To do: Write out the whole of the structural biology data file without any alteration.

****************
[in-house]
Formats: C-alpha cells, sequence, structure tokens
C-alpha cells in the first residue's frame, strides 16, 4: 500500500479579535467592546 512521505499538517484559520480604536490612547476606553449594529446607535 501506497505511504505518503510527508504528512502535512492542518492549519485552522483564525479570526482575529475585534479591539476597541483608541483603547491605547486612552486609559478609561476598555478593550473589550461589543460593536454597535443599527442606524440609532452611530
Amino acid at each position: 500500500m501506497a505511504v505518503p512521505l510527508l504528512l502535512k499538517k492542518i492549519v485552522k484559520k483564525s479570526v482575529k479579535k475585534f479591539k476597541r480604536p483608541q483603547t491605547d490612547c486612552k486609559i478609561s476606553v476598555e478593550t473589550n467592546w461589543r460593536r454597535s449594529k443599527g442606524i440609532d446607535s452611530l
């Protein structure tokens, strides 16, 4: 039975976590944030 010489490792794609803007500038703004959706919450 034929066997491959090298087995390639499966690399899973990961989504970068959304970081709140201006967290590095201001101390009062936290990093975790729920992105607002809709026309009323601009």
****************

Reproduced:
[in-house]
Formats: C-alpha cells, sequence, structure tokens
C-alpha cells in the first residue's frame, strides 16, 4: 500500500479579535467592546 512521505499538517484559520480604536490612547476606553449594529446607535 501506497505511504505518503510527508504528512502535512492542518492549519485552522483564525479570526482575529475585534479591539476597541483608541483603547491605547486612552486609559478609561476598555478593550473589550461589543460593536454597535443599527442606524440609532452611530
Amino acid at each position: 500500500m501506497a505511504v505518503p512521505l510527508l504528512l502535512k499538517k492542518i492549519v485552522k484559520k483564525s479570526v482575529k479579535k475585534f479591539k476597541r480604536p483608541q483603547t491605547d490612547c486612552k486609559i478609561s476606553v476598555e478593550t473589550n467592546w461589543r460593536r454597535s449594529k443599527g442606524i440609532d446607535s452611530l
């Protein structure tokens, strides 16, 4: 039975976590944030 010489490792794609803007500038703004959706919450 034929066997491959090298087995390639499966690399899973990961989504970068959304970081709140201006967290590095201001101390009062936290990093975790729920992105607002809709026309009323601009």